Tips on how to grow chervil



Stuff NZ Newspapers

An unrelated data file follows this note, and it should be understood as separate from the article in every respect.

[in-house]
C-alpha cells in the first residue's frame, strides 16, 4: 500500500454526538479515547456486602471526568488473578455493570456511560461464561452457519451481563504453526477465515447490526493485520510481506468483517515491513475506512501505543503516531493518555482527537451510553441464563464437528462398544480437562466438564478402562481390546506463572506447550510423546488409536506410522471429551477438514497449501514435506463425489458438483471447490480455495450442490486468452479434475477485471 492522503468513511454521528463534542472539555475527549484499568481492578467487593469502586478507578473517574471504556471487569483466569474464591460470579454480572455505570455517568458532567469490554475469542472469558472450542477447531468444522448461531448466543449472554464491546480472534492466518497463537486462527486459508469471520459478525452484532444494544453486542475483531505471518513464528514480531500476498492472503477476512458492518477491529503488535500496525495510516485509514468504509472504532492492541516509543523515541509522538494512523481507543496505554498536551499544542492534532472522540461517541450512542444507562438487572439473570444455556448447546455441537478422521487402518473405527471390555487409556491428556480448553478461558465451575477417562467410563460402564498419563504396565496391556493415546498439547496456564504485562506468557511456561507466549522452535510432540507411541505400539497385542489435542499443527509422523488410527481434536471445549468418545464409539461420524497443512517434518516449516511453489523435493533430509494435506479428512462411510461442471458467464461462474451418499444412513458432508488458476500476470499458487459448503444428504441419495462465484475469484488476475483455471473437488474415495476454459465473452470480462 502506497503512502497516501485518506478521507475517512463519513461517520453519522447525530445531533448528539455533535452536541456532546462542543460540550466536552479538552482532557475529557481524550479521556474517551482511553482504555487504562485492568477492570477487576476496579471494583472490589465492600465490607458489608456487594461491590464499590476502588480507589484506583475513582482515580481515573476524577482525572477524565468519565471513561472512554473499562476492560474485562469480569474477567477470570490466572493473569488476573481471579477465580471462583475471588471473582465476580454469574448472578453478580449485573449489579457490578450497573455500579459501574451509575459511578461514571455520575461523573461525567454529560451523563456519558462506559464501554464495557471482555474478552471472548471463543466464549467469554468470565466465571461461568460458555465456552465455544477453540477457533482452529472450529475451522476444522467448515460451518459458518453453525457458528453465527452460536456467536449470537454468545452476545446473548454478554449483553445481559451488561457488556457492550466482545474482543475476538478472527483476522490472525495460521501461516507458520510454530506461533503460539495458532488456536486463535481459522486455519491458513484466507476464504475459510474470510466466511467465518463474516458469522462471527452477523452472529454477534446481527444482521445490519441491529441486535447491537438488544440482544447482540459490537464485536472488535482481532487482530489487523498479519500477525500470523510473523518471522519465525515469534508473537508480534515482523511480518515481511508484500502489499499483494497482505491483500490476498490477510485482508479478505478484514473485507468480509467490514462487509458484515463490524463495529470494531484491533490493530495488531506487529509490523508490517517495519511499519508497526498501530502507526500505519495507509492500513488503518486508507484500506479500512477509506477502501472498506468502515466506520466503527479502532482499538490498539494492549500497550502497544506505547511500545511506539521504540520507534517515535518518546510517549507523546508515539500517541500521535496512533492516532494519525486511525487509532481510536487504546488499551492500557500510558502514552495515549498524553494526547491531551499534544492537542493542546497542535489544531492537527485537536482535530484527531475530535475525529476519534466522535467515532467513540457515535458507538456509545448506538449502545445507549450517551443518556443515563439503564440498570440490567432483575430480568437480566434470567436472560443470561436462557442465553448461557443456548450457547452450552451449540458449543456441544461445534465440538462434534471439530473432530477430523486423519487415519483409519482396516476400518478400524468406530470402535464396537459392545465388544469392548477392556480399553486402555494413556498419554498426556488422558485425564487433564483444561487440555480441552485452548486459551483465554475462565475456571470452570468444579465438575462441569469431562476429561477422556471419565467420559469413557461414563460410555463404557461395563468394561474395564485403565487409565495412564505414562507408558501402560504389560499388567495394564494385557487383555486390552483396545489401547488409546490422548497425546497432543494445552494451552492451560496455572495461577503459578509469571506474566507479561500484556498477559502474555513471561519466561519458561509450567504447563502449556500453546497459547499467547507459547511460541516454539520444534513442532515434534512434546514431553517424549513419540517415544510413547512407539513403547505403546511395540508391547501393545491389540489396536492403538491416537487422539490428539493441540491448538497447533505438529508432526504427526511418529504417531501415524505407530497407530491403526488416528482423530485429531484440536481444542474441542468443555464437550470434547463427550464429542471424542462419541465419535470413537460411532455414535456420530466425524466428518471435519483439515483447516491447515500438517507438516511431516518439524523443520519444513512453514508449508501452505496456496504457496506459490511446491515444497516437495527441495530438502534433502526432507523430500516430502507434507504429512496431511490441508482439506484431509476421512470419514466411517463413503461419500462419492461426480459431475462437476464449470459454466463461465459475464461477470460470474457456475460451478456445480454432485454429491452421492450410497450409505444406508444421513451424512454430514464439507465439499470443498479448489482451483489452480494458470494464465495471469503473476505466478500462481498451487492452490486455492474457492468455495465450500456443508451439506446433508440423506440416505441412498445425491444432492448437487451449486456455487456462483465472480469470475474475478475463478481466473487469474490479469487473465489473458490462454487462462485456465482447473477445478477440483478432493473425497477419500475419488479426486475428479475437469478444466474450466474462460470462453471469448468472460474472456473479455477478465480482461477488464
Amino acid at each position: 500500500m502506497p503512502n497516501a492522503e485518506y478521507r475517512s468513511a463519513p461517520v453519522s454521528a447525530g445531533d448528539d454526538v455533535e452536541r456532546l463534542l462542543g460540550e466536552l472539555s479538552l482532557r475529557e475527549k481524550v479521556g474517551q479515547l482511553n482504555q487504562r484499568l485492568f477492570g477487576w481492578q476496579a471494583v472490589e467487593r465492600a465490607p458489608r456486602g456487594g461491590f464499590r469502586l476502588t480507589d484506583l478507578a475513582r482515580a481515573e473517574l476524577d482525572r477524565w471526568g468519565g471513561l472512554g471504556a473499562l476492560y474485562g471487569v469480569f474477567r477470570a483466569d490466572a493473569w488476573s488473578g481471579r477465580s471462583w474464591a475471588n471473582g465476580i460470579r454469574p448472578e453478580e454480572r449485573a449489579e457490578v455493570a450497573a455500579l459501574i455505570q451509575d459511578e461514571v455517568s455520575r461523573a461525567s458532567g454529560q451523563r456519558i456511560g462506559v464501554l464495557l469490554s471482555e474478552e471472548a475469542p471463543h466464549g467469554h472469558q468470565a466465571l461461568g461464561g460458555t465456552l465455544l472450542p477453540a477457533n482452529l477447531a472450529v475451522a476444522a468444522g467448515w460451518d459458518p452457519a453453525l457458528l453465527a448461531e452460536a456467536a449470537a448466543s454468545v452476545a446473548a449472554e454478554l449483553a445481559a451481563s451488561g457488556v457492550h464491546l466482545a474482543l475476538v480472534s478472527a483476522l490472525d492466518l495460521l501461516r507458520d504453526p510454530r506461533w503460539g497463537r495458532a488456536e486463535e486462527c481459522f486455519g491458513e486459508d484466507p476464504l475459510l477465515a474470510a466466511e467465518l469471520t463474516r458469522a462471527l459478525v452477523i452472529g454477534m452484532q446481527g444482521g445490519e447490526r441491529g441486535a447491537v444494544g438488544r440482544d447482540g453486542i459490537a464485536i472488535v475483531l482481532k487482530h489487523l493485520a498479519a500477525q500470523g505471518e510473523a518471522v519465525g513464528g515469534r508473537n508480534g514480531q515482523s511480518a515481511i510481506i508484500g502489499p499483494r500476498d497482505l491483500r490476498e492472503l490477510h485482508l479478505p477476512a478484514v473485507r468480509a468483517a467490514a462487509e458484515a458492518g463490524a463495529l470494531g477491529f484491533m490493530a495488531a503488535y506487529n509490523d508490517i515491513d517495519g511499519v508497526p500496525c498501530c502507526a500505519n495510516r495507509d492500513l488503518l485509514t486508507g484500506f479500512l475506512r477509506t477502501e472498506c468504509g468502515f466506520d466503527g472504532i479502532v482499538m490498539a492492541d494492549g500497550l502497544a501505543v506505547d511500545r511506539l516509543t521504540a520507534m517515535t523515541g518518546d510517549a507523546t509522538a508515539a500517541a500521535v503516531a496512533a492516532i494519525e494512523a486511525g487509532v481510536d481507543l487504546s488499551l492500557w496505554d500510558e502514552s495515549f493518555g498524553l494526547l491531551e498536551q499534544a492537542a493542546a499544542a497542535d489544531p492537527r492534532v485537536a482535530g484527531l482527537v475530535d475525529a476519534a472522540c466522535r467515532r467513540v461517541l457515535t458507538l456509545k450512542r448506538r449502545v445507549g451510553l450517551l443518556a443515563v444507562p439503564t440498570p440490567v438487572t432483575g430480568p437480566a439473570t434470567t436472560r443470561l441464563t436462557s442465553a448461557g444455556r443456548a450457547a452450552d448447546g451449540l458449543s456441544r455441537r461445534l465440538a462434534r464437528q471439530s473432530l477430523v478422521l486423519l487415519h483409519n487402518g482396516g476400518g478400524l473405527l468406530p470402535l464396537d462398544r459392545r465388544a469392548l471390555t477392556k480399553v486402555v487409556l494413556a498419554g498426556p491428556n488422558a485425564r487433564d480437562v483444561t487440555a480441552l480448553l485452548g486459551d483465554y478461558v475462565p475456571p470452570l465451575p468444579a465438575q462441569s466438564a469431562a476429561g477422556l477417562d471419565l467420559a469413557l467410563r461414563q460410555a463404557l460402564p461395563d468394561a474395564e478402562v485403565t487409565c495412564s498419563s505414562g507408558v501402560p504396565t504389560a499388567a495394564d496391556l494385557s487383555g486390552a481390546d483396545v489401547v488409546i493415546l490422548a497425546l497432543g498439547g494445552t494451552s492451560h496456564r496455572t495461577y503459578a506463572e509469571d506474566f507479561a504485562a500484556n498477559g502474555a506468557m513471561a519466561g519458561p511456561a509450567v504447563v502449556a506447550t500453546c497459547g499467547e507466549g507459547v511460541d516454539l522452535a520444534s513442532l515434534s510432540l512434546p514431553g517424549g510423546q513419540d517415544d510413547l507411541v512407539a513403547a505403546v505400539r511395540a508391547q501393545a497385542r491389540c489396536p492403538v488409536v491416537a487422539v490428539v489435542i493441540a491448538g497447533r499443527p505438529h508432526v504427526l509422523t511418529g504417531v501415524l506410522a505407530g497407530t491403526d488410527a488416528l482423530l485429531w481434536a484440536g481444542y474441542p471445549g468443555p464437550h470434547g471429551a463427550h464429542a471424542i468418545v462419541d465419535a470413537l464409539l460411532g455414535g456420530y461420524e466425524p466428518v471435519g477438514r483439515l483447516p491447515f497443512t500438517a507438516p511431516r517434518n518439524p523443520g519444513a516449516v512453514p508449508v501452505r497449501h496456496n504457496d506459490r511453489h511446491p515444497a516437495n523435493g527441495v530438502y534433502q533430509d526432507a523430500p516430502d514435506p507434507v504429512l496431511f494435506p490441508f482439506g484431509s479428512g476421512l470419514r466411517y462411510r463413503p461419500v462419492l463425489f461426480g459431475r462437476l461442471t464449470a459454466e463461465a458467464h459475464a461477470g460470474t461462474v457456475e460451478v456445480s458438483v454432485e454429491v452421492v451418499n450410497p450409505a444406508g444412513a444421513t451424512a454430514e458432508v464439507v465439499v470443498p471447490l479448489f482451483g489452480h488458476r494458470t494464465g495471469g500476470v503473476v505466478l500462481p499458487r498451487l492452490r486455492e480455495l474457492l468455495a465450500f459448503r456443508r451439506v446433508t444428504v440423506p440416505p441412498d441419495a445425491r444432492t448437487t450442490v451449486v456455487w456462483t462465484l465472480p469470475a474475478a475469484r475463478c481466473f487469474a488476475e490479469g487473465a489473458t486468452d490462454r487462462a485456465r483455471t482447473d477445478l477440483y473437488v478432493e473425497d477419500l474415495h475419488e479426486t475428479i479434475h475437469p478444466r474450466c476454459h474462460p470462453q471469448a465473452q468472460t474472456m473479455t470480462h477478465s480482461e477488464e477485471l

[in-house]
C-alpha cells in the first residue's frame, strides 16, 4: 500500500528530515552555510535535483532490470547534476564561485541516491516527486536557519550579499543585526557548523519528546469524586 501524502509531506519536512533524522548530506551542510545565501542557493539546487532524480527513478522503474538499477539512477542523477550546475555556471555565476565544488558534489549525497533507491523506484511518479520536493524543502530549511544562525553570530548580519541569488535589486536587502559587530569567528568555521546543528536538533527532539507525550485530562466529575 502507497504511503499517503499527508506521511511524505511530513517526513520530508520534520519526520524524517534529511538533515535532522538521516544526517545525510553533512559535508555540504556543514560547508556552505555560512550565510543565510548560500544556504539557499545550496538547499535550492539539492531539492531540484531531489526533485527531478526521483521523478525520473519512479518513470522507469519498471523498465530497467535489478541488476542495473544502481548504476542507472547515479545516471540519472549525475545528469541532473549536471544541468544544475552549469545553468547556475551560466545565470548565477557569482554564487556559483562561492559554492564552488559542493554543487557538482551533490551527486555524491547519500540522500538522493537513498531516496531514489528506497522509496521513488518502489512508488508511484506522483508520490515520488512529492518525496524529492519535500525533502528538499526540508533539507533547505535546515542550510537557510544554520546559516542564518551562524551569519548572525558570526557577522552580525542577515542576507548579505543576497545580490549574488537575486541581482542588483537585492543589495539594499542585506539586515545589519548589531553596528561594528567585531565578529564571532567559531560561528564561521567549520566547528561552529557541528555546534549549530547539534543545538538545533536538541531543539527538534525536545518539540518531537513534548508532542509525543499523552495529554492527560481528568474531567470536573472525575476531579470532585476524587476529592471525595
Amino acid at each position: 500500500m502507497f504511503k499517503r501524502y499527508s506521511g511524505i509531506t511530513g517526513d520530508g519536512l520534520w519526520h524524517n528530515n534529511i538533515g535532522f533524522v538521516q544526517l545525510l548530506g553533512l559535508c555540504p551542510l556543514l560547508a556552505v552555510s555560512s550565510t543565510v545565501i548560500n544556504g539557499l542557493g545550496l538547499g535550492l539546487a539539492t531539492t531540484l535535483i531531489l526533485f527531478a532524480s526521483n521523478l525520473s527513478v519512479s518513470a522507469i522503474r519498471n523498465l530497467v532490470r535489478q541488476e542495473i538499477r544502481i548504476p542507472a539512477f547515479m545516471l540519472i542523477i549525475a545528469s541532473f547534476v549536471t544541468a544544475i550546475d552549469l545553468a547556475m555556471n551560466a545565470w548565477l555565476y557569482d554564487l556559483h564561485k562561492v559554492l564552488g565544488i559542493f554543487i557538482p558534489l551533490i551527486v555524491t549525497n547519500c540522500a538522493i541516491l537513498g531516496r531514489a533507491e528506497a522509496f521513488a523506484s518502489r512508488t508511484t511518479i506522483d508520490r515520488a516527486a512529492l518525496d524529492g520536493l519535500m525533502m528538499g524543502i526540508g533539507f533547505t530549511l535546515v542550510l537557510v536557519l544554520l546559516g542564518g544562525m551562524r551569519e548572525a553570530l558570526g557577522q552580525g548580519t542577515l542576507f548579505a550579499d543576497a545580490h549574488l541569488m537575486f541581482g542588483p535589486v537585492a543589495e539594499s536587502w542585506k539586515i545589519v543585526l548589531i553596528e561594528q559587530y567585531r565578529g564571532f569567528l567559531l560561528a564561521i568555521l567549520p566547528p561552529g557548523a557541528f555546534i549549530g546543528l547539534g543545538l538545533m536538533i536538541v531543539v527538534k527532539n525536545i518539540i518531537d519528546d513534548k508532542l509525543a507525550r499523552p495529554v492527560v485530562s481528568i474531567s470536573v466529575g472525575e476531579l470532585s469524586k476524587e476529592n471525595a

One of French cuisine’s fines herbes, chervil’s delicate aniseed flavour is said to improve any dish, raw or cooked. This pretty annual makes an attractive addition to the vegetable or herb garden with its lacy, fern-like leaves and small, white beefriendly flowers. SOW AND GROW When to sow: March to November in warm areas; August to May in cooler areas Position: Full sun Harvest: 16 weeks Good for pots GET STARTED Chervil is a cool season crop. You can sow chervil almost year round in regions with a mild, warm climate, but in the warmest parts of the country avoid starting at the height of summer. Basically, avoid the very coldest times of year in cooler regions and the hottest times in warmer regions! STEP-BY-STEP Having a tap root and being fragile while a seedling, chervil does not transplant well so sow seed direct, cover very lightly and press down gently. Seeds should germinate in 10-14 days. Thin plants to the strongest specimens, spacing them 15-25cm apart. GROWING TIPS In summer, chervil needs a spot that offers dappled shade or is out of the heat of the noon sun. For winter cropping, give it full sun. It does best in light soil that is moist yet free-draining. Incorporate some well-rotted manure or compost before sowing. The plants need to be kept well-watered, from sowing right through to maturity, as lack of water will make them bolt. Reddish leaves are a sign of lack of water or too much sun – or both. Give chervil plants plenty of room in the garden too, as they can grow to up to 60cm high by about 20cm wide. Sowing plants every three to four weeks will ensure continuity of supply, and removing flower stems as they appear will aid leaf production. Harvest leaves regularly by snipping with scissors, rather than ripping or pulling by hand, from the outside of the plants from when they are about 10cm tall. Let some plants flower and go to seed. Chervil does not last long once picked, which is possibly why it is unavailable commercially so harvest it just before needing it if using it in salads. STANDOUT VARIETIES Go for whatever seeds you can source. While different cultivars are available overseas, there appears to be just the one in New Zealand. TROUBLESHOOTING Aphids and slugs are partial to it, so keep on top of populations. And note, that chervil seeds do not keep well, they need to be sown fresh.